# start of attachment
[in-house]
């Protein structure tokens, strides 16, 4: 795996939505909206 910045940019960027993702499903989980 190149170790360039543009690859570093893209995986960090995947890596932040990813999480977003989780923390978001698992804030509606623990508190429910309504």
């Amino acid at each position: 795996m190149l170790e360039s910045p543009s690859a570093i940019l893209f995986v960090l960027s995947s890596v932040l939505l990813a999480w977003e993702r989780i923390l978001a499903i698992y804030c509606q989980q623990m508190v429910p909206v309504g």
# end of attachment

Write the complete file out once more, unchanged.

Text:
[in-house]
């Protein structure tokens, strides 16, 4: 795996939505909206 910045940019960027993702499903989980 190149170790360039543009690859570093893209995986960090995947890596932040990813999480977003989780923390978001698992804030509606623990508190429910309504």
């Amino acid at each position: 795996m190149l170790e360039s910045p543009s690859a570093i940019l893209f995986v960090l960027s995947s890596v932040l939505l990813a999480w977003e993702r989780i923390l978001a499903i698992y804030c509606q989980q623990m508190v429910p909206v309504g």